Forum for Science, Industry and Business

Sponsored by:     3M 
Search our Site:


Savannahs help to slow climate change


Tropical rainforests have long been considered the Earth’s key ecosystem as they sequester a substantial amount of carbon dioxide from the atmosphere, thereby slowing down the increasing greenhouse effect and climate change.

Researchers from the Max Planck Institute for Biogeo-chemistry in Jena, Germany, participated in a global research project that now shows that semi-arid ecosystems occupying the transition zone between rainforest and desert are as important as rainforests, dominating the ongoing increase in carbon dioxide sequestration by ecosystems globally as well as large fluctuations between wet and dry years.

Savannah landscape in Tansania

Picture: Fritz/Heinrich

Carbon dioxide (CO2) exists naturally in the atmosphere, but it is also the greenhouse gas that is most altered by human activities, most notably fossil fuel combustion and tropical deforestation. The Earth’s vegetation reduces the increase in atmospheric CO2 concentrations by sequestering over a quarter of anthropogenic emissions.

This so-called carbon sink results from the balance between plant photosynthesis, which annually takes up a significant fraction of the CO2 in the atmosphere, and a slightly smaller quantity of CO2 that is released back to the atmosphere through life processes (respiration) and wild fires.

The vegetation’s resultant carbon sink slows down the rate of increase of greenhouse gases in the atmosphere and helps mitigate global climate change, thus providing a vital ecosystem service.

In an international study released in Science this week, researchers from the Max Planck Institute for Biogeochemistry in Jena, Germany, coauthored an international study led by researchers from Lund University in Sweden. They show that semi-arid ecosystems—savannahs and shrublands—play an extremely important role in controlling carbon sinks and the climate-mitigating ecosystem service they represent.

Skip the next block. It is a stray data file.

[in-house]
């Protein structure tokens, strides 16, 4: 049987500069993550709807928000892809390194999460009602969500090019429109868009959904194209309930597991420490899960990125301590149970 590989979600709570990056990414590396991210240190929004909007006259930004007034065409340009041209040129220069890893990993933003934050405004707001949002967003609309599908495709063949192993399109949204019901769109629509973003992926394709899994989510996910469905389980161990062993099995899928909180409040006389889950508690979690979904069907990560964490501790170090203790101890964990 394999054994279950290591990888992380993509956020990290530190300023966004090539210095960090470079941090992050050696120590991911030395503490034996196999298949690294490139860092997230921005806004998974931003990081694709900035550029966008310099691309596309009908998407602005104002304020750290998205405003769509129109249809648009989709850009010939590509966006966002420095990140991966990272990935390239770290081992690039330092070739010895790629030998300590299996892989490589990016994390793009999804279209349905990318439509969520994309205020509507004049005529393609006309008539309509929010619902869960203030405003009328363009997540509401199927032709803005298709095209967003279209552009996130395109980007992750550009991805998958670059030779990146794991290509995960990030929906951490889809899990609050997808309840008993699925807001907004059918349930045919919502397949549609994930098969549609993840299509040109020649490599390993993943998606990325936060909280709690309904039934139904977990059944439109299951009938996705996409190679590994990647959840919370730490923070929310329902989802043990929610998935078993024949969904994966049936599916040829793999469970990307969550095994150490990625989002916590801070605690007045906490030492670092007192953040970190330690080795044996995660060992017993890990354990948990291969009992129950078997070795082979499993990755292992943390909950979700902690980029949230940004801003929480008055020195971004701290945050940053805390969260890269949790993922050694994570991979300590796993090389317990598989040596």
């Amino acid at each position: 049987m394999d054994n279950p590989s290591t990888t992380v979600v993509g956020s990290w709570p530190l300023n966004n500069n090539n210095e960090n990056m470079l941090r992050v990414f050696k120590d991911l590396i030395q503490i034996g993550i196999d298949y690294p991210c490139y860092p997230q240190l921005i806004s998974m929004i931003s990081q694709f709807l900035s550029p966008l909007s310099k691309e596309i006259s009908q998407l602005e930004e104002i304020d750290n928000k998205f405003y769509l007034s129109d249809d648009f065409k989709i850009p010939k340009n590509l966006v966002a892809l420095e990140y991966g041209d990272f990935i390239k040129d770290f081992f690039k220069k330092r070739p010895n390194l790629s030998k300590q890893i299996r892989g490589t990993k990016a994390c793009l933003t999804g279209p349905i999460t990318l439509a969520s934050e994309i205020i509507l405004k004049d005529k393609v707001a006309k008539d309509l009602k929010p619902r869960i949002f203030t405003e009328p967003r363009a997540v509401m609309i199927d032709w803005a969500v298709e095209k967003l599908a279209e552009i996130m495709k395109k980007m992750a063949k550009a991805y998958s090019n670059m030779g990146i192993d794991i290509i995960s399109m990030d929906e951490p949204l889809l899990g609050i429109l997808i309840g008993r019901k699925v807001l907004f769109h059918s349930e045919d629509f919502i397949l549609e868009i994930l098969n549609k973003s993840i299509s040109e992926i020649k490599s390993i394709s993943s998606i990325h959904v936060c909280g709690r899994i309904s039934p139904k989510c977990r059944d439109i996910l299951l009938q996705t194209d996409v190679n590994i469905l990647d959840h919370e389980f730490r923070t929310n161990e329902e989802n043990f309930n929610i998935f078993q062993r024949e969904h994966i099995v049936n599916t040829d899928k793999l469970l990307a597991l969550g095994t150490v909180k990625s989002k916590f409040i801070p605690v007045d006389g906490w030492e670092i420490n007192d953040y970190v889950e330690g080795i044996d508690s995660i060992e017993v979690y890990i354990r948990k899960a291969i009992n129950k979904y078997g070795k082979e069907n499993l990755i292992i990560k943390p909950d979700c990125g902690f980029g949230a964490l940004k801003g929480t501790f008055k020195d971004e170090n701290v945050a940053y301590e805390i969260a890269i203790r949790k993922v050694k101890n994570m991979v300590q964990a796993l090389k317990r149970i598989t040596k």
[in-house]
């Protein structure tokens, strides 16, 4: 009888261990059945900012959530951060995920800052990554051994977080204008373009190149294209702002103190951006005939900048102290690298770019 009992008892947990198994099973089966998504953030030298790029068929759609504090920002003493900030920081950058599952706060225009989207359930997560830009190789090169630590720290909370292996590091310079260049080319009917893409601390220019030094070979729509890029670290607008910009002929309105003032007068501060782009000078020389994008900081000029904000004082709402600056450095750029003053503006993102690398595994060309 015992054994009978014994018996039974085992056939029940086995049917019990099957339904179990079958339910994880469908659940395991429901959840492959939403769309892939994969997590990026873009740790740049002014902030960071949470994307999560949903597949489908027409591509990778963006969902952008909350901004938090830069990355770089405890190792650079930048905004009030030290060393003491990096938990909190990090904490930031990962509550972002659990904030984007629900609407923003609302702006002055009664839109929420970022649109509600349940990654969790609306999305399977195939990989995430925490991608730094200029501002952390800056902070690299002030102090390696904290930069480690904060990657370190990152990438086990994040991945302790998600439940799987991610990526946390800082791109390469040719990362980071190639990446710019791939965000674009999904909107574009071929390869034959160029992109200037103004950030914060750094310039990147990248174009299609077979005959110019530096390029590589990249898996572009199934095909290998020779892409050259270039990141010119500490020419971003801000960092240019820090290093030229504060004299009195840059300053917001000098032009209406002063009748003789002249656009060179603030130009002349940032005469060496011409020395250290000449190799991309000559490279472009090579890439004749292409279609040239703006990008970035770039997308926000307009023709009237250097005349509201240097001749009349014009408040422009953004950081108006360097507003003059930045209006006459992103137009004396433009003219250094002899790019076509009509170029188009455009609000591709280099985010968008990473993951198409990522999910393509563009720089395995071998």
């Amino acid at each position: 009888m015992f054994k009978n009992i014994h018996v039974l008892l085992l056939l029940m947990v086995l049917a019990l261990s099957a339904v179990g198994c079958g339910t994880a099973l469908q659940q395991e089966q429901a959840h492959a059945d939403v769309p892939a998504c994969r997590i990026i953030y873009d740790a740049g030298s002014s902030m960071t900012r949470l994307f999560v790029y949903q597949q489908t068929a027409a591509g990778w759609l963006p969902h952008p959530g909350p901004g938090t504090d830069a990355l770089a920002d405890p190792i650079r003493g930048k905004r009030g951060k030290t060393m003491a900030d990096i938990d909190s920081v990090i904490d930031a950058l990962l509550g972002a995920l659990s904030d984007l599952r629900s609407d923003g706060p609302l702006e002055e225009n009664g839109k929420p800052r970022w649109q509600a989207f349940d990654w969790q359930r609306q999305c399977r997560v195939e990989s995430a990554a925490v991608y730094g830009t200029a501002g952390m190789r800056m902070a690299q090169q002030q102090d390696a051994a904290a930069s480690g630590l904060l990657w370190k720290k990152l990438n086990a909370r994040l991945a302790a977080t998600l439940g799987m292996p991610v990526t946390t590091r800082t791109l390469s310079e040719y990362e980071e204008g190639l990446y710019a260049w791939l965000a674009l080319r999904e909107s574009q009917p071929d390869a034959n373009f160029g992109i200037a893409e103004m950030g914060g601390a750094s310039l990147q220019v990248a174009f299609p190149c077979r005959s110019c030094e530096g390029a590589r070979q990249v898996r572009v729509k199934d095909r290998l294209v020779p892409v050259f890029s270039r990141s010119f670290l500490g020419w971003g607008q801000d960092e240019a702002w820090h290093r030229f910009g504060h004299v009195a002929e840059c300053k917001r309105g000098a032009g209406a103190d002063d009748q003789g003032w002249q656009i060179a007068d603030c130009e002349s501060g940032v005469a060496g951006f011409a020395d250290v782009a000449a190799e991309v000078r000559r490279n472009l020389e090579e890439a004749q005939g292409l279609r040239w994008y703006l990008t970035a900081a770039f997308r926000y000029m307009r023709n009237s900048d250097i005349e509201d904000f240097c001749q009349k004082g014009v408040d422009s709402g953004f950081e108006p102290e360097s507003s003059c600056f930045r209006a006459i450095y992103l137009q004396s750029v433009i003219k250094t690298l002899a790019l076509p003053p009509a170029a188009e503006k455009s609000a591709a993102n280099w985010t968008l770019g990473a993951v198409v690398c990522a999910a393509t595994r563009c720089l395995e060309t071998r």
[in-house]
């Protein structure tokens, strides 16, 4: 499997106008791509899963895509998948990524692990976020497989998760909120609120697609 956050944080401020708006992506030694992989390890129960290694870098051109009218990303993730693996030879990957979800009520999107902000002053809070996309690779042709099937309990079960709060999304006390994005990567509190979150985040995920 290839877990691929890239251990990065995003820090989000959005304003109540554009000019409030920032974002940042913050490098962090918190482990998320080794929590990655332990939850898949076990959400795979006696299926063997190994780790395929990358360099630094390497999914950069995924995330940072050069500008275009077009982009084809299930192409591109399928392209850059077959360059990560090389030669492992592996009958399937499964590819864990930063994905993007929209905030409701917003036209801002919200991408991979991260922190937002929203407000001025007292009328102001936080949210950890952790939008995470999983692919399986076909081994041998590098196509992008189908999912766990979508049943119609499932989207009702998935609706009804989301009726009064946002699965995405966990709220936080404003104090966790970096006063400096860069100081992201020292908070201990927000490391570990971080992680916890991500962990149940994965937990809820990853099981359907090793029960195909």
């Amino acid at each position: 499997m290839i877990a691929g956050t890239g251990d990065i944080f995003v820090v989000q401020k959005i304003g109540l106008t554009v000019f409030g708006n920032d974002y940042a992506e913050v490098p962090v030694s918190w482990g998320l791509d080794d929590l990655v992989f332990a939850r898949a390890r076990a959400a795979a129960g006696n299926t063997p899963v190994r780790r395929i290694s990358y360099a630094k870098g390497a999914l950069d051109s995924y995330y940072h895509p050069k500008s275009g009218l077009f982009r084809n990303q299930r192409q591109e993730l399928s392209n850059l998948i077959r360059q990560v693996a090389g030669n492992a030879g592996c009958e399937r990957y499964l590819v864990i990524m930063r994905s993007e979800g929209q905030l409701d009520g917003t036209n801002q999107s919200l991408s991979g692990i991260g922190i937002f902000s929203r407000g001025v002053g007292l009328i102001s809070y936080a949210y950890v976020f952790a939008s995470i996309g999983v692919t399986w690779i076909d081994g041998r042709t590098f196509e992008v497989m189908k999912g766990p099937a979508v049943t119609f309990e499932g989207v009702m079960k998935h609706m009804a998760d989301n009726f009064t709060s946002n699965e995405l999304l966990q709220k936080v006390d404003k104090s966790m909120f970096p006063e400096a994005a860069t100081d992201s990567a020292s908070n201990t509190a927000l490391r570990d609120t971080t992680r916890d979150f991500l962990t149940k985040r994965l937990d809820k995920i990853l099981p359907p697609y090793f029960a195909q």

„Forest ecosystems including tropical and other major forest biomes take up most of the CO2 “, says Sönke Zaehle, group leader at the Max Planck Institute for Biogeochemistry. Tropical rainforests are highly productive, taking up a lot of carbon dioxide, but rainforests are crowded places with little room to fit in more plants to do more photosynthesis and to store carbon. In addition, the typical moist, hot weather conditions are ideal for growth and do not change much from year to year.

In savannahs it is different. As productivity increases there is room to fit in more plants whose growing biomass provides a sink, or store, for carbon sequestered from the atmosphere. In addition, savannahs spring to life in wetter years, thus causing large interannual fluctuations in carbon dioxide uptake between wet and dry years. Large enough, the scientists show, to dominate the variability of the carbon dioxide increase in the atmosphere.

“Despite contributing only 20% to the vegetation’s carbon sink, savannahs are the largest controlling factor for year-to-year variations of the terrestrial carbon budget” says Markus Reichstein.

We have long known that we need to protect the rainforests but, with this study, the researchers show that a heightened effort is needed to manage and protect the semi-arid regions of the world as well. They will become even more important in the future as climate variability and extremes increase in a warmer world.

“This study brings out clearly the importance of directing attention towards savannahs and other dry-climate ecosystems that have been largely neglected so far in climate policy discussions, and that moreover characterize the landscapes of some of the poorer countries of the Earth", says Benjamin Smith, Professor of Ecosystem Science at Lund University, Sweden. (aa/ef/sz/mr)

Original publication:
The dominant role of semi-arid ecosystems in the trend and variability of the land CO2 sink